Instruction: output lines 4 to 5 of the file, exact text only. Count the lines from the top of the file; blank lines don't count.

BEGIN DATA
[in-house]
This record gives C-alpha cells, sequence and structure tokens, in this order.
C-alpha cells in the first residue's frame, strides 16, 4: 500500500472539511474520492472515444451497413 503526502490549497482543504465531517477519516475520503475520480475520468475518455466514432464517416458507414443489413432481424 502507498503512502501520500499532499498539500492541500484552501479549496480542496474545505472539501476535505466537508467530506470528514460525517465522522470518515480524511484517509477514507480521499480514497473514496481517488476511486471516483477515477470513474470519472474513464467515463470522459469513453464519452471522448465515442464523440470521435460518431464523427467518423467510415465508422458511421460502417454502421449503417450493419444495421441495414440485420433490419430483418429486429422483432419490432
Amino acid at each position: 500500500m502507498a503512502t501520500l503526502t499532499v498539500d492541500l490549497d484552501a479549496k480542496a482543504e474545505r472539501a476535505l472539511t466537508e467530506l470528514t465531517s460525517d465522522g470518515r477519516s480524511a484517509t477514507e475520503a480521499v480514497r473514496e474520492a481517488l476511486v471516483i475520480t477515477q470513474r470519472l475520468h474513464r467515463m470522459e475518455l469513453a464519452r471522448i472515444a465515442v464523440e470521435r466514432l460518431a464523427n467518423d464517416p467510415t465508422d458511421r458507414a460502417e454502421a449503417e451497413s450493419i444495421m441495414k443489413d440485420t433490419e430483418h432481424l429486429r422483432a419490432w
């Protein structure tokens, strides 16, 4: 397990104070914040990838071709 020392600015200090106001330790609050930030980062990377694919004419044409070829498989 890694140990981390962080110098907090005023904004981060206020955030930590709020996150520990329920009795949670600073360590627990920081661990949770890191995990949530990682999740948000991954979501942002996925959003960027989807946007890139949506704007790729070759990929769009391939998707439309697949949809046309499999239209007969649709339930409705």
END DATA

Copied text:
Amino acid at each position: 500500500m502507498a503512502t501520500l503526502t499532499v498539500d492541500l490549497d484552501a479549496k480542496a482543504e474545505r472539501a476535505l472539511t466537508e467530506l470528514t465531517s460525517d465522522g470518515r477519516s480524511a484517509t477514507e475520503a480521499v480514497r473514496e474520492a481517488l476511486v471516483i475520480t477515477q470513474r470519472l475520468h474513464r467515463m470522459e475518455l469513453a464519452r471522448i472515444a465515442v464523440e470521435r466514432l460518431a464523427n467518423d464517416p467510415t465508422d458511421r458507414a460502417e454502421a449503417e451497413s450493419i444495421m441495414k443489413d440485420t433490419e430483418h432481424l429486429r422483432a419490432w
């Protein structure tokens, strides 16, 4: 397990104070914040990838071709 020392600015200090106001330790609050930030980062990377694919004419044409070829498989 890694140990981390962080110098907090005023904004981060206020955030930590709020996150520990329920009795949670600073360590627990920081661990949770890191995990949530990682999740948000991954979501942002996925959003960027989807946007890139949506704007790729070759990929769009391939998707439309697949949809046309499999239209007969649709339930409705």